Name of organisation
WWF North Africa
Number of staff
Overall aims of the centre
Promotion of the values of wetlands in particular the Ghar el Melh lagoon complex.
Description of the centre
Ghar el Melah was declared a Wetland of International Importance (Ramsar site) in 2007, while the city of Ghar el Melah received the first Ramsar City Award in 2018. The wetland covers more than 15,000 ha and includes a range of habitats from forest classification through scrub to low overgrazed scrub with sand deposits and rocky habitat on the peninsula, as well as a range of habitats of varying salinity on the plain, from salt marshes to dunes to agricultural land and a small number of water bodies. The area supports over 230 species of vascular plants. Of the 7 species of amphibians in Tunisia, 5 are found in this area. Of these species reported with certainty, only the Berber toad, Sclerophrys mauritanicus, is common and even abundant in the study area. All other species are rare and some of them are threatened with extinction on a global scale, such as Pleurodeles nebulosus which is vulnerable. The reptile population of Ghar El Melh is rich and diverse, with 16 of the 17 species confirmed; the total species richness present in this area represents about 28% of the total number of species in Tunisia. A total of 51 species of waterbirds belonging to 12 families were observed during the winter surveys from 2008 to 2019. The families Scolopacidae, Anatidae and Rallidae were the most represented with a total of more than 77% of the birds recorded during the winter surveys. The most numerous species were Calidris alpina (Dunlin) with an annual average of 4031.5 individuals (the highest number of this species was counted in 2018) and Fulica atra (Coot) with an annual average of 2181.3 individuals.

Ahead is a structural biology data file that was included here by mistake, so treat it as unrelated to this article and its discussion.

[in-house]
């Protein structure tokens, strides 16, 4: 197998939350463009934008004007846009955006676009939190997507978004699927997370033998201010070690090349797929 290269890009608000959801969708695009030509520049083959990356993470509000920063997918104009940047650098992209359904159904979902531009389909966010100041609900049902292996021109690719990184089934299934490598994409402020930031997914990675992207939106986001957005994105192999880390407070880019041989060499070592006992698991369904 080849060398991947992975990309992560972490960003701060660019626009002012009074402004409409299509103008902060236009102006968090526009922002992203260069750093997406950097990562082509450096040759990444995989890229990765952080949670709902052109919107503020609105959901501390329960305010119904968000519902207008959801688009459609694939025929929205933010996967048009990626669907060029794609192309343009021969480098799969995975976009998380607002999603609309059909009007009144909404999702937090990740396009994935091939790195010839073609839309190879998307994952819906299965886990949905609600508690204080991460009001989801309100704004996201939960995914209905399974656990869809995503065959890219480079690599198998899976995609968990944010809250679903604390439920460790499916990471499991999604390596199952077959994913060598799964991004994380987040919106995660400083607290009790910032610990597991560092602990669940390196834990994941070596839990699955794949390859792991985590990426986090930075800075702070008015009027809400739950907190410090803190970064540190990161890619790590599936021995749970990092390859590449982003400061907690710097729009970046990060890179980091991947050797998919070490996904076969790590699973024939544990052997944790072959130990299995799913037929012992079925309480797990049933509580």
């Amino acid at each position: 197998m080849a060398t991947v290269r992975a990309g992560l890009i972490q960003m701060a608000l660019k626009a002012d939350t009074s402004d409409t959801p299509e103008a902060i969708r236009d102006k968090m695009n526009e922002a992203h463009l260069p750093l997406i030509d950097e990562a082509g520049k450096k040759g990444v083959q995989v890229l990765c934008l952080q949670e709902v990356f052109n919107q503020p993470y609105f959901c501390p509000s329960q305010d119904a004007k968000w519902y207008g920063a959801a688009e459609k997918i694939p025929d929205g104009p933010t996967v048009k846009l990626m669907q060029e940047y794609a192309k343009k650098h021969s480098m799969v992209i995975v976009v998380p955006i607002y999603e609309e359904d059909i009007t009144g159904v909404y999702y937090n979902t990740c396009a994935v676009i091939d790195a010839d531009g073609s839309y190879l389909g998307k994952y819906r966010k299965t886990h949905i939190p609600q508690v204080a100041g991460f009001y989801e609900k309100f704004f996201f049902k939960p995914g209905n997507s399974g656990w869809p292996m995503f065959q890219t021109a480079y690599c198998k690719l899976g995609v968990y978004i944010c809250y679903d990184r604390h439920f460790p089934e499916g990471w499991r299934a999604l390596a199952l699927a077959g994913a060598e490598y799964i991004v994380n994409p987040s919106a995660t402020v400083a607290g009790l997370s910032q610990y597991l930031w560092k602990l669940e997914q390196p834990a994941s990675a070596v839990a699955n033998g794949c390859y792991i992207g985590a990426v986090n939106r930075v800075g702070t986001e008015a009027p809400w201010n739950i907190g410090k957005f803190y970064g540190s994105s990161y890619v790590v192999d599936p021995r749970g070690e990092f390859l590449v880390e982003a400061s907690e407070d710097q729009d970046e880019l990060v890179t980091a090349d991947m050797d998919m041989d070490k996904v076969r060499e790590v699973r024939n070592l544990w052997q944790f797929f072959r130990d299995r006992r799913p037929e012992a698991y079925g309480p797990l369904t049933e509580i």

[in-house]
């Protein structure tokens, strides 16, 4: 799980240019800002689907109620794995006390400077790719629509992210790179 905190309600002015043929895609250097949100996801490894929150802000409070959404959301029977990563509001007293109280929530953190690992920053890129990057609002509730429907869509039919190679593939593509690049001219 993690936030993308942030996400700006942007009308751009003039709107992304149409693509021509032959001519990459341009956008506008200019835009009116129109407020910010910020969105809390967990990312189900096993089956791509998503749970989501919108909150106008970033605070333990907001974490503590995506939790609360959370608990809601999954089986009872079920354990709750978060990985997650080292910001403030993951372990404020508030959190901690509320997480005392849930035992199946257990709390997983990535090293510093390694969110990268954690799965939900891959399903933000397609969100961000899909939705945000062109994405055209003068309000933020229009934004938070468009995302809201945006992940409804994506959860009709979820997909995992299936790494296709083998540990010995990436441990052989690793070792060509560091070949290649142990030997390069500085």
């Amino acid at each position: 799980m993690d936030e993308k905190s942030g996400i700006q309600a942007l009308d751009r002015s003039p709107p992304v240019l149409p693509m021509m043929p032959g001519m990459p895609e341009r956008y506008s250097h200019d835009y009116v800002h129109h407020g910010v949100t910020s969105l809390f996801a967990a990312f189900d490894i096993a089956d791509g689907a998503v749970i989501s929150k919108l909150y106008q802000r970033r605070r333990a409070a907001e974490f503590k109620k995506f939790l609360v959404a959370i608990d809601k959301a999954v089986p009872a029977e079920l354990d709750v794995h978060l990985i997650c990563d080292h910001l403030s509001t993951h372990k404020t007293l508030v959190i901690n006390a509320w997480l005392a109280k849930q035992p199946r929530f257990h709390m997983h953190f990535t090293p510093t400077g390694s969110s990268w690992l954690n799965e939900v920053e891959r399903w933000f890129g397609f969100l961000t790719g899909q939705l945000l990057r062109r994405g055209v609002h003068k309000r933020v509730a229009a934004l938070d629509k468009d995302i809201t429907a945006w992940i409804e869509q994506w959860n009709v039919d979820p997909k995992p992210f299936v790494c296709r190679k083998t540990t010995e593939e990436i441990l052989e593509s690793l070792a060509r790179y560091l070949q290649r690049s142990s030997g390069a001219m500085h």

Main CEPA work area
Celebration of World Wetlands Day
Top three successes
Celebration of Wetlands Day, development of the site governance model and mobilisation of key stakeholders (municipality, DGF and APAL) Ramsar City accreditation
Top three challenges
Mobilization of local population due to urgent socio-economic needs and limiting urban development that is gaining ground in the wetland, strengthening the enforcement of wetland protection laws
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